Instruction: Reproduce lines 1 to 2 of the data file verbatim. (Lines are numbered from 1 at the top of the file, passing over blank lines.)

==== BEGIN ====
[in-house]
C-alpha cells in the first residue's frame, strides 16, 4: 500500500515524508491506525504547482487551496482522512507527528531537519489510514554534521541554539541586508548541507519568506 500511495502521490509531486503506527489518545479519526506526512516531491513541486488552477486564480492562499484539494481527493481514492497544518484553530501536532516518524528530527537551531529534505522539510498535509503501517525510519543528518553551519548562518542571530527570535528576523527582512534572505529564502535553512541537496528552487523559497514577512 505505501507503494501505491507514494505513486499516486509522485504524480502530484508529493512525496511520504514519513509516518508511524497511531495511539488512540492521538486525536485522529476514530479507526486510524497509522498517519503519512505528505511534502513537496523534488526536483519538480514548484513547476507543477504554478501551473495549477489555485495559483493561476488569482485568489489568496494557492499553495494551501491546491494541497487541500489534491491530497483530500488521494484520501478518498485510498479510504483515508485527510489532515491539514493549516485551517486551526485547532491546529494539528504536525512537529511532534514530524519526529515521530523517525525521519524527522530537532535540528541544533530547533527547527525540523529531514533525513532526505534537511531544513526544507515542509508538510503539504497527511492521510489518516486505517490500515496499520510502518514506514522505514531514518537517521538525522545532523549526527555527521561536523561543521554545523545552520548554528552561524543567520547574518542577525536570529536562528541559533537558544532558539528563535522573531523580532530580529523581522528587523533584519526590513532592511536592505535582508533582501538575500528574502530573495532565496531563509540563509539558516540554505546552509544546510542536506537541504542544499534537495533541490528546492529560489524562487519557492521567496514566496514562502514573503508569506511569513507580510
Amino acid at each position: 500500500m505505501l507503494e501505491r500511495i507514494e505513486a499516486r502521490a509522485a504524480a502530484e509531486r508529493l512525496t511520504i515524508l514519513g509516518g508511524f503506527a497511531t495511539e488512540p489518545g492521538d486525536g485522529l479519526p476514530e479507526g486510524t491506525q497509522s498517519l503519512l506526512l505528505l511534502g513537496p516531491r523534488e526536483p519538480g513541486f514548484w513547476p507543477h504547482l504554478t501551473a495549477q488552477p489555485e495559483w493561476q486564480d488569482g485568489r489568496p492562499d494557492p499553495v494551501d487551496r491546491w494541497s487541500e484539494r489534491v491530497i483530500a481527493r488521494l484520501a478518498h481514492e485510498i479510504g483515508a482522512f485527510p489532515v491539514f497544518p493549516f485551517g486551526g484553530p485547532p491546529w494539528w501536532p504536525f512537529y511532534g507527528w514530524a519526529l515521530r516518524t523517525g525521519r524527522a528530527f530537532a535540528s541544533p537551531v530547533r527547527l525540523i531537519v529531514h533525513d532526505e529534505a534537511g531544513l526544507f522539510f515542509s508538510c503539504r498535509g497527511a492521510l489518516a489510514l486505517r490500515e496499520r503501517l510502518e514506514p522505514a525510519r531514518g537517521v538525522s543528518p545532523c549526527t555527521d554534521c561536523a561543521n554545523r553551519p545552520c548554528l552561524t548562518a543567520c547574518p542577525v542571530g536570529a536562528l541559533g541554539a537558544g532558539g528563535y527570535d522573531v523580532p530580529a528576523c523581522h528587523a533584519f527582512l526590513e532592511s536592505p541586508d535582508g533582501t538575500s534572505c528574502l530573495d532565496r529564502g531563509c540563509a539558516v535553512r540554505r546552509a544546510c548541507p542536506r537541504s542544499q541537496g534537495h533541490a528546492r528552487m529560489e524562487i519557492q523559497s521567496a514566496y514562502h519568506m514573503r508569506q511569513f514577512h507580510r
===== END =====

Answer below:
[in-house]
C-alpha cells in the first residue's frame, strides 16, 4: 500500500515524508491506525504547482487551496482522512507527528531537519489510514554534521541554539541586508548541507519568506 500511495502521490509531486503506527489518545479519526506526512516531491513541486488552477486564480492562499484539494481527493481514492497544518484553530501536532516518524528530527537551531529534505522539510498535509503501517525510519543528518553551519548562518542571530527570535528576523527582512534572505529564502535553512541537496528552487523559497514577512 505505501507503494501505491507514494505513486499516486509522485504524480502530484508529493512525496511520504514519513509516518508511524497511531495511539488512540492521538486525536485522529476514530479507526486510524497509522498517519503519512505528505511534502513537496523534488526536483519538480514548484513547476507543477504554478501551473495549477489555485495559483493561476488569482485568489489568496494557492499553495494551501491546491494541497487541500489534491491530497483530500488521494484520501478518498485510498479510504483515508485527510489532515491539514493549516485551517486551526485547532491546529494539528504536525512537529511532534514530524519526529515521530523517525525521519524527522530537532535540528541544533530547533527547527525540523529531514533525513532526505534537511531544513526544507515542509508538510503539504497527511492521510489518516486505517490500515496499520510502518514506514522505514531514518537517521538525522545532523549526527555527521561536523561543521554545523545552520548554528552561524543567520547574518542577525536570529536562528541559533537558544532558539528563535522573531523580532530580529523581522528587523533584519526590513532592511536592505535582508533582501538575500528574502530573495532565496531563509540563509539558516540554505546552509544546510542536506537541504542544499534537495533541490528546492529560489524562487519557492521567496514566496514562502514573503508569506511569513507580510